Blitzkrieg in the West (Kindle)
This superbly illustrated book captures the dramatic action of May and June 1940. The speed and ferocity of the German onslaught took the Allies by surprise as Hitler's land and air forces annihilated the inferior opposition. After 9 months stalemate the collapse was cataclysmic and Holland and Belgium quickly fell leaving the British and French forces outflanked and outfought. Panic set in and huge numbers of civilian refugees clogged the roads making the Allies' withdrawal even more precarious. The miracle of Dunkirk saved vast numbers of British and French forces but could not prevent the surrender of France, leaving Britain to fight on virtually alone.
The splendid photographs in this Images of War series book tell the story of this extraordinary period of history. They include previously unseen images of Rommel's Ghost Division.
Ian Baxter is a prolific author and collector of wartime images. He has published an impressive number of Images of War books. He lives in Essex.
Part of the Images of War series of books, Blitzkrieg in the West uses a very broad range of large, clear and rare photographs, each accompanied by detailed notes to describe the German offensive of May 1940.Pegasus Archive
This book looks at the German blitzkrieg in the west, the military campaign that in under two months changed the nature of the Second World War, ending any chance that it would be a rerun of the Great War by breaking the deadlock on the Western Front.History of War Website, August 2010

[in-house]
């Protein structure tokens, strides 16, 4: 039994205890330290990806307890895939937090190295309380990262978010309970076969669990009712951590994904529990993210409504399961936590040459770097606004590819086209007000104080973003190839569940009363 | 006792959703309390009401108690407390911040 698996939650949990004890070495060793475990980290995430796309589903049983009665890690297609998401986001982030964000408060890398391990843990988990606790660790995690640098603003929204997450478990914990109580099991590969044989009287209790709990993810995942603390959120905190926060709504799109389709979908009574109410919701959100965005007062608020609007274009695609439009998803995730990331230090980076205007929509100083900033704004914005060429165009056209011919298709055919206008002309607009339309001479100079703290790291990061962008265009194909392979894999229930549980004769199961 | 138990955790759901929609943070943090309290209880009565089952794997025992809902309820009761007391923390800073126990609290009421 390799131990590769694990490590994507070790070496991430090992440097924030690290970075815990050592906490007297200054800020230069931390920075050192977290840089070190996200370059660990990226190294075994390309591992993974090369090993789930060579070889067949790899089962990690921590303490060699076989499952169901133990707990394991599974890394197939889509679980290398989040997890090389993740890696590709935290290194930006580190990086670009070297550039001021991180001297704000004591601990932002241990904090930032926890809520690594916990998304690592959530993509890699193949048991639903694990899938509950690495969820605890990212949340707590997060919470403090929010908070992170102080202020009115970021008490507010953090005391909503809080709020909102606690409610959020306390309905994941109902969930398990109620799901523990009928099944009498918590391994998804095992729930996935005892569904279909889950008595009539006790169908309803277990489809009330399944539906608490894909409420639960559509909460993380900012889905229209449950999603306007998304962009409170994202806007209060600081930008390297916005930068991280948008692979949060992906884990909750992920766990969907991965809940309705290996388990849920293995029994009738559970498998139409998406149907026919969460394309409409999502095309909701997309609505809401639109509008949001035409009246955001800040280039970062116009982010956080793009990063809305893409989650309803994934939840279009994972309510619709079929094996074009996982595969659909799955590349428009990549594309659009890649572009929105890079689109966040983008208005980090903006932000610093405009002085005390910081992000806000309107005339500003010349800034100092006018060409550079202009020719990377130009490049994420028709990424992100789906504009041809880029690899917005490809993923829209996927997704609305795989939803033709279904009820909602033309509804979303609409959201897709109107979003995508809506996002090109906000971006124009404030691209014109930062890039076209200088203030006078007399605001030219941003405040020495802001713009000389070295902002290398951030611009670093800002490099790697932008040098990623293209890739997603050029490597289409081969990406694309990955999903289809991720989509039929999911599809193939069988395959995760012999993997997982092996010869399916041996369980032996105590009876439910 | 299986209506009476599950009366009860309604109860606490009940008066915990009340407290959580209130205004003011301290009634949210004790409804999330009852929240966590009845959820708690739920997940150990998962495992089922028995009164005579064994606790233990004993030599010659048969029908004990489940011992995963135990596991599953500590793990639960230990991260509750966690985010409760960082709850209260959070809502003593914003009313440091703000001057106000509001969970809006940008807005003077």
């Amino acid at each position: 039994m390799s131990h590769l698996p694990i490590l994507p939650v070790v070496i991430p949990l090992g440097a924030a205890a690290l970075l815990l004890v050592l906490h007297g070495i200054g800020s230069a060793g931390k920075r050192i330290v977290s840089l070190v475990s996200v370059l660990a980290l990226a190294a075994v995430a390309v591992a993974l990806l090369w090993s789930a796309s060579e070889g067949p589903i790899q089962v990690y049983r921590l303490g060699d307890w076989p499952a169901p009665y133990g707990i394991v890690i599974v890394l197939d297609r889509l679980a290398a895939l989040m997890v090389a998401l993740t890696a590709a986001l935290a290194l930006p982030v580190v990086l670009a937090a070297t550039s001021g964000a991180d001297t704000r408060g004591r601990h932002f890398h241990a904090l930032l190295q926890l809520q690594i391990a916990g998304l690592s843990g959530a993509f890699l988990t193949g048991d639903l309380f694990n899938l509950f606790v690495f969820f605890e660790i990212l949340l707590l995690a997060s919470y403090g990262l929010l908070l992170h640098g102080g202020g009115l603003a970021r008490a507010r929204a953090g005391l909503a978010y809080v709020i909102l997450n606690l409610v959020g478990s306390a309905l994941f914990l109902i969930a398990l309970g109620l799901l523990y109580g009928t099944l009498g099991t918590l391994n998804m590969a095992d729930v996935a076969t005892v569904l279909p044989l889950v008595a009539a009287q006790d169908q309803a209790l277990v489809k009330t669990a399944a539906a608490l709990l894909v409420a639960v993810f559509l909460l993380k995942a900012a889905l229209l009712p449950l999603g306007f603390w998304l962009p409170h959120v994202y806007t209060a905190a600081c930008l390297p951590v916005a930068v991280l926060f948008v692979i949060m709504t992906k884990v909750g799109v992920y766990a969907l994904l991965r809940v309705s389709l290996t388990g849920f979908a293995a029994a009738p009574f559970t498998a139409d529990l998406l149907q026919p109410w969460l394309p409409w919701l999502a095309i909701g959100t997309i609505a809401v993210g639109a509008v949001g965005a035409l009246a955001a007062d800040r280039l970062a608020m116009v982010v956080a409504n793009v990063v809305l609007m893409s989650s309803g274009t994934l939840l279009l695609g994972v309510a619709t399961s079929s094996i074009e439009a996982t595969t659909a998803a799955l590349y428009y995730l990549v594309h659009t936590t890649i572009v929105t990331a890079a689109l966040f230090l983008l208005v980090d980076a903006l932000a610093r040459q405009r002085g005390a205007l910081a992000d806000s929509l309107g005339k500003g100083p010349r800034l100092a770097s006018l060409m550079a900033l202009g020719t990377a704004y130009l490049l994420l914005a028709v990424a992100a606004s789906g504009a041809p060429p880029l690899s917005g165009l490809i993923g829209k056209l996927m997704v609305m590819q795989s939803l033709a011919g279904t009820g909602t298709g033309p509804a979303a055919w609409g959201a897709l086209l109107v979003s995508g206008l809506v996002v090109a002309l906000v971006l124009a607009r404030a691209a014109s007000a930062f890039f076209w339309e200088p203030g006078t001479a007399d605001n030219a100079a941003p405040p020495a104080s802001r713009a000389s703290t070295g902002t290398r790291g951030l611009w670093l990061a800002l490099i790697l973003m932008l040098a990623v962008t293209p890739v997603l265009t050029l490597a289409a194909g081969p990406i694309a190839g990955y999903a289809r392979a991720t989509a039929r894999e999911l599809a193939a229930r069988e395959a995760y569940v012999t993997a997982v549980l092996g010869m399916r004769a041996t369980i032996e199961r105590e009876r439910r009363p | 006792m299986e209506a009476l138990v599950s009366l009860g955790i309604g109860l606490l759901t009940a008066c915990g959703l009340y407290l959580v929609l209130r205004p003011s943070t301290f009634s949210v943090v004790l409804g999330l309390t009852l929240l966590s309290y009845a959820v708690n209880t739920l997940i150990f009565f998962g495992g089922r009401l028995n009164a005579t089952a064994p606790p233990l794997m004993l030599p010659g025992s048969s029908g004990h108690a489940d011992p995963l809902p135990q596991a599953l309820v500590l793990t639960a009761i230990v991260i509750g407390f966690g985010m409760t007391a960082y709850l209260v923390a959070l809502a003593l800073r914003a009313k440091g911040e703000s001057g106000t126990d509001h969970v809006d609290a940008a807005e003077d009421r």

The around 200 pictures cover the entire period from the days immediately before the german invasion of the west to the final victory parade in Paris. Many pieces of kit are carefully identified, from exact models of half-tracks to items of personal equipment.
The pictures are supported by a brief narrative account of the campaign, the text of which is kept well clear of the captions. It must be said that the text feels a little odd - Baxter has chosen to echo the triumphalist tone of contemporary German accounts of the fighting, reporting German triumphs and successes rather than Allied defeats and disasters. This an unusual approach, but it actually works rather well here, giving a more accurate impression of what must have been the mood amongst the men shown in the pictures.
The pictures cover a wide range of subjects, with something of an emphasis on the German soldiers, although military hardware is also well covered (excluding aircraft, which rarely feature). Destroyed bridges and German pontoon bridges feature in some numbers, as do French prisoners of war.
This book contains a well chosen selection of high quality pictures that show the German side of a conflict more often seen from the British and French point of view.